NASCAR Cup Series
(VIDEO): Cup Series: Talladega Post Race Interviews
Oct 5, 2022
Upon taking the checkered flag on Saturday afternoon in the Xfinity Series race at Talladega Superspeedway, AJ Allmendinger made his way backwards down pit road where he was greeted by teammates Daniel Hemric and Landon Cassill.
Kaulig Racing team president Chris Rice and car owner Matt Kaulig were not far behind.
This is, of course, standard operating procedure for an organization that acts more as a family than a race team but this one was extra special for a lot of reasons. Allmendinger had been racing on superspeedways for a decade and a half and never won one until now, a moderate point of contention to the veteran racer.
But also, Allmendinger would soon announce the culmination of his NASCAR comeback with Kaulig, inking an agreement to drive the No. 16 Cup Series car for the 2023 season.
At face value, the past four years is so remarkable because there was no connective tissue to indicate that it was a realistic option after Allmendinger had entered semi-retirement following his departure from JTG Daugherty Racing in 2018. It’s no secret that Allmendinger was burned out and not entirely having the kind of experiences he wanted.
He became a part-time television analyst, open to racing under the right circumstances, when he got such an offer from Rice and Kaulig that winter.
"At the time, I had retired or was retiring," Allmendinger said. "I won a Cup race. I won some Xfinity races. I won some Champ Car races. I've been able to do a lot of great things, but you walk away, or at least I did, 'I wish I could have done more.'"
Even at the time they started racing together, Allmendinger had no idea how much more he was going to get the chance to achieve.
"All of this has been unexpected," Allmendinger said. "I had never met (Kaulig) in 2019. Chris Rice called me to do a couple of road course races, 'and oh by the way, the superspeedways too,' and they had to talk me into those. I didn't want to do those. I ran six races and didn't think anything of it beyond 'these are cool guys.'
And then came 2020, the pandemic year, and an offer to do even more races than what they originally agreed to do.
Allmendinger became a fixture within the company. He became ‘dad’ to Justin Haley or ‘Uncle AJ’ to the likes of Jeb Burton, Ross Chastain, Hemric and Cassill. Allmendinger agreed to a part-time job, that became a legitimate family atmosphere that in turn became a career renaissance.
They started to win in bunches, and not only on road courses, but everywhere. Allmendinger has won the past two Xfinity Series regular season championships and will likely compete for the overall championship again this year too.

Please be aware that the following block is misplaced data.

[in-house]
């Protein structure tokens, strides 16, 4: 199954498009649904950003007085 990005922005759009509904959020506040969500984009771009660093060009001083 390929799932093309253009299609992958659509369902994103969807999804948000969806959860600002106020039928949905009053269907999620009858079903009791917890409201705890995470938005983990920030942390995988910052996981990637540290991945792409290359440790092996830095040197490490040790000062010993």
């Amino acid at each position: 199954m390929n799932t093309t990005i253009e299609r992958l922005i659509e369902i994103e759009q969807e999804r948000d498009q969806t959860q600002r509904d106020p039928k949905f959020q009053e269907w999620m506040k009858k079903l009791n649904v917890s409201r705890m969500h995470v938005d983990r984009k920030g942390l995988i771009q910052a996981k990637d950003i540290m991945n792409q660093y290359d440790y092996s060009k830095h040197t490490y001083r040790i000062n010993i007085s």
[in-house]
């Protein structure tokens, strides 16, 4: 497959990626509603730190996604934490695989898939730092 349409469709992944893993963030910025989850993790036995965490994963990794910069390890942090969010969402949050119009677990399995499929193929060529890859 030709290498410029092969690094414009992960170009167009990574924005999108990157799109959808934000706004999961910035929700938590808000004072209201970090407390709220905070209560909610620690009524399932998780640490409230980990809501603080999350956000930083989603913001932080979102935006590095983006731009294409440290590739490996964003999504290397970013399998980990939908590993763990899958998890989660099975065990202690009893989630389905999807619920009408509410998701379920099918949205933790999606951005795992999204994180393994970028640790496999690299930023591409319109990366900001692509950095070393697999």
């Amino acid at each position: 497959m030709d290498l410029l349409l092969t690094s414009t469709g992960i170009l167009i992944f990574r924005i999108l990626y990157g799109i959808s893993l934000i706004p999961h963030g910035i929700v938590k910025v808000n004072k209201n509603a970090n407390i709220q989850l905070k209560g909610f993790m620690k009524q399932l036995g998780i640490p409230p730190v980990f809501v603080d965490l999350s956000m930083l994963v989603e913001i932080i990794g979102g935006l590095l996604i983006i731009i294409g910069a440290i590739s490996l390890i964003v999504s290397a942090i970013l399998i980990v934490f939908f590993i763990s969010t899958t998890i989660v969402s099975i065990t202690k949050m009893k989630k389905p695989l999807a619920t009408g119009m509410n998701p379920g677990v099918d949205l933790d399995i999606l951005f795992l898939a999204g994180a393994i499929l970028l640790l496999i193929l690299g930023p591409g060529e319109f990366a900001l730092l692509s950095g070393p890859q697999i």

They’re going Cup racing together this year -- what a journey.
"The biggest thing I realized is that I realized how much I had missed being at the track when I wasn't there," Allmendinger said. "I'd watch it on TV and I would be texting them about what I saw. This is all, to me, a bonus.
"And it's made me way more comfortable in my skin than I've ever been," Allmendinger said. "I know I'm outgoing at times and you see me wear my emotions on my sleeve and I still do. They see it -- when I have a bad race, I'm upset and frustrated but away from the race track, they make it so enjoyable. Even if I feel like I made a mistake, it's like 'shake it off, we'll go to the next one. We love you.'"
It can’t be overstated how important this is to Allmendinger’s head space -- the environment he needs to thrive.
Allmendinger has been very forthright about what he thought was the end of his Cup Series tenure, and how the self-imposed pressure and responsibility weighed on him in a way that wasn’t conducive to success or happiness.
That they’ve done this together in Xfinity has made taking the next step together all the more comfortable.
"It sounds sappy and lame, but I truly enjoy it now, and I'm comfortable in my own skin," Allmendinger said. "I have a lot of self-confidence issues at times, and I know it doesn't look like it, but you go behind closed doors, and there's some dark times, but with these guys, there are a lot less of them."
So why not return to the Cup Series, where Allmendinger is poised to have even more chances to win on road courses but is also one of the most experienced drivers on the grid against an increasingly younger roster.
Traditionally, Allmendinger has always been at his best racing with friends, like with Mike Shank in IMSA. And now with Kaulig and Rice, Allmendinger aims to keep trophy hunting with his extended family too.
"With everything I've been fortunate enough to do, we walk upstairs, even on a bad weekend, we have 16 trophies we've won together, 18 if you count the regular season championships," Allmendinger said. "That's made me so much more comfortable with what I've been able to accomplish ... I am loving every minute of it right now.